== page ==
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Revisiting Star Trek [Part 7 of 7]: The New Trek Reboot

[NOTE: This is the seventh essay in Pete Tzinski’s 7-part series leading up to the premiere of the new Star Trek film. See also: Part 1, Part 2, Part 3, Part 4, Part 5, and Part 6.]

(It’s the final countdown! Well, the rest of the week was the final countdown. It’s counted down now. The new film is upon us. There are lines outside of the theater, my cereal box has a cutout Star Trek poster on it (yes, I am cutting it out), I cannot go thirty seconds without seeing a commercial for the film, and I’ve been whistling the theme to The Next Generation all day. It’s make or break time. Let’s talk about the final piece of this week-long puzzle…)

It’s a big deal, this new Star Trek film, and one doesn’t have to be any sort of Trekkie to realize that. It’s a big deal that we’re starting over from scratch, replacing all the classic characters with new actors, changing how the Enterprise NCC-1701 looks, and rebuilding it all from the ground up, with a director who is a bit of a celebrity-director right now. It’s being treated as a big summer movie meant for everyone rather than just Star Trek fans.

It’s a big deal.

Some people are being put off by the trailers and bits of information that have leaked. Some people are unsure of these new actors, stepping into the shoes of familiar characters. Are unsure of the inside of the Enterprise (someone described it, memorably, as the USS Apple Store, and I chuckle and see why). Some people worry that it’s going to be “Mission Impossible in Space.”

Truthfully, the only concern I share is that last one. I do worry, from the trailers I’ve seen, that this one will be non-stop action from beginning to end. And the reason I worry about that is, if you don’t have the character moments, the human moments, then it loses any semblance of a Star Trek film.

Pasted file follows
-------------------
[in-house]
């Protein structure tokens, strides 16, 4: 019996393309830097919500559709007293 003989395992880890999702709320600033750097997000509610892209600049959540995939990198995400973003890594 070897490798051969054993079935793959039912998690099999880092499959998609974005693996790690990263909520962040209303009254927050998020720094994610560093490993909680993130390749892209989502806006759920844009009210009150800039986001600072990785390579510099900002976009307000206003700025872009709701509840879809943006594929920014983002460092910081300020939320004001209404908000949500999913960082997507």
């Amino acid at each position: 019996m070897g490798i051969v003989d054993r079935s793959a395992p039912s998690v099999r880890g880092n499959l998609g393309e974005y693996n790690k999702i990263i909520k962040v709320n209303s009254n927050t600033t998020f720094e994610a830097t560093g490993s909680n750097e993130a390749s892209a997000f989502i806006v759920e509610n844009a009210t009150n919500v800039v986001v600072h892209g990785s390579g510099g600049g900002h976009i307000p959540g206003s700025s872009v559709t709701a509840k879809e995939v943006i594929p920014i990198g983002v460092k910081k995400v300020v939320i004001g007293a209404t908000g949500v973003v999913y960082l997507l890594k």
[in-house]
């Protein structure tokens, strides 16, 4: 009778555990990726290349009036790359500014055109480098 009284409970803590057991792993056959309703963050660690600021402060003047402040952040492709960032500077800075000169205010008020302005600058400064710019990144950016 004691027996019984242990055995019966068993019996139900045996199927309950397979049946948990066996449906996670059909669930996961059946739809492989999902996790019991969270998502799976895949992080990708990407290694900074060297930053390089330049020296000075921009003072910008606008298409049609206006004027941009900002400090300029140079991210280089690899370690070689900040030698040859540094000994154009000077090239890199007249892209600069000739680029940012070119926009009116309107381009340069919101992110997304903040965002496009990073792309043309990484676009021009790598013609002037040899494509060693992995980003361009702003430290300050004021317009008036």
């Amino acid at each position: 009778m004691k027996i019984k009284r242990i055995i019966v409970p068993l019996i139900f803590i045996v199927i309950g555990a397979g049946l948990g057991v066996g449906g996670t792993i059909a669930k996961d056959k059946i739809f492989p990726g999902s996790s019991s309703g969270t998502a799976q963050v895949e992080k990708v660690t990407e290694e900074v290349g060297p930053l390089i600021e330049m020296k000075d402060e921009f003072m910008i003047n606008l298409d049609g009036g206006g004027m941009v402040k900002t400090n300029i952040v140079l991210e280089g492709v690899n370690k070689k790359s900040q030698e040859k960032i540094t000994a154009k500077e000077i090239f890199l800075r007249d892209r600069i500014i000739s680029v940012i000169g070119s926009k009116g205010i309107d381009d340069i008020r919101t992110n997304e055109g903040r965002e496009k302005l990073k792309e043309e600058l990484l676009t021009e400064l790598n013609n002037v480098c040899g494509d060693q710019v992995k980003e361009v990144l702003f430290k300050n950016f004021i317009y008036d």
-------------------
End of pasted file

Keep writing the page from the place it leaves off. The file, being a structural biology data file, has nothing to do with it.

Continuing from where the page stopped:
I am all in favor of a functioning reboot of the franchise, if that’s what it needs. And it does need it. The basic formula hasn’t changed since The Next Generation, but the world around us has, and there’s no reason for Star Trek not to advance.

However, at the same time, it does have to keep hold of those human elements I mentioned. Otherwise, it’s a whole different creature running around with the same name.

What do I want to see this film do?

Succeed, mostly. And not be insular. I very much want people to say “I’m not a Trekkie or anything, but it looks good, so I want to go see it,” in much the same way that Christopher Nolan took Batman far beyond the realms of comic book geekery. I want a widespread popular audience, because if Star Trek appeals only to a closed-off crowd of fans, that’s no good for anyone. It should be a big deal, all across the board.

I want this film to do well enough that we get sequels. But also, I really want this film to do well enough that maybe someone says “let’s do another Star Trek TV series.” Because I really miss that. And furthermore, I want this film to do so astonishingly well that the theaters begin to fill up again with all sorts of Trek-rip-off films set on spaceships. Because I miss those too. They went away when Star Trek stopped being pertinent, stopped being a big enough deal that they could slip in around the edges. I love a whole range of science fiction, but I adore space operas and things set on starships in deep space, and I want more of that, damn it.

Mostly, I just hope that this film matters to people.

What are the odds of all this happening?

Well, I don’t know. It’s a horse race, really. I will point out a couple of things to bear in mind, though.

First of all: trailers are terribly deceptive things. They are taking a film and molding it down into a couple of minutes of sound bites, to appeal to the maximum possible audience. They don’t always have a lot of relation to the film.

An example of this is well outside of science fiction. To watch the trailer for Be Kind, Rewind leaves you thinking that this is going to be a goofy Jack Black film in which he spoofs other movies in a dumb, low-budget way. But watching the film, one is surprised to find that actually, it’s a quiet and touching story about a poor black neighborhood, and how it comes together. Jack Black is almost irrelevant to the story. So do you see what I mean? These trailers might be action-packed and yet actually show all the action sequences from the new film. It could wind up being a character study.